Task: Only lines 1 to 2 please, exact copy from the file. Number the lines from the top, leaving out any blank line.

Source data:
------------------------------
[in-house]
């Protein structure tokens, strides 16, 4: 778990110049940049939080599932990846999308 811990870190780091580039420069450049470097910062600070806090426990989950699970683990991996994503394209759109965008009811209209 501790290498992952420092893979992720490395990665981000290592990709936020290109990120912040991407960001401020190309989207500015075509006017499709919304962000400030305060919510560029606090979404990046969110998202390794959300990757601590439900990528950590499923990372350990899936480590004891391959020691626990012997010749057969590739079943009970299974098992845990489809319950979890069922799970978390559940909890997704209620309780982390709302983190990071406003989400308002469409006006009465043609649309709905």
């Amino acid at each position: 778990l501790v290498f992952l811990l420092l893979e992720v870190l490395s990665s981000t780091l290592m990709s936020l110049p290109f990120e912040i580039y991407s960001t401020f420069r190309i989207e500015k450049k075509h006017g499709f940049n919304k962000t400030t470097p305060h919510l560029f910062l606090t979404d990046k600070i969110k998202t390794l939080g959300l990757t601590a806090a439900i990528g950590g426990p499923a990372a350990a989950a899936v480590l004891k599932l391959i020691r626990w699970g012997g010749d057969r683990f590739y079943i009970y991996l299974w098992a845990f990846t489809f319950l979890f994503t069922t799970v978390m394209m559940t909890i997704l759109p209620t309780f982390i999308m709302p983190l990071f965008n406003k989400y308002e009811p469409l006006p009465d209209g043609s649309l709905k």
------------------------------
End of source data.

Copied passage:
[in-house]
């Protein structure tokens, strides 16, 4: 778990110049940049939080599932990846999308 811990870190780091580039420069450049470097910062600070806090426990989950699970683990991996994503394209759109965008009811209209 501790290498992952420092893979992720490395990665981000290592990709936020290109990120912040991407960001401020190309989207500015075509006017499709919304962000400030305060919510560029606090979404990046969110998202390794959300990757601590439900990528950590499923990372350990899936480590004891391959020691626990012997010749057969590739079943009970299974098992845990489809319950979890069922799970978390559940909890997704209620309780982390709302983190990071406003989400308002469409006006009465043609649309709905």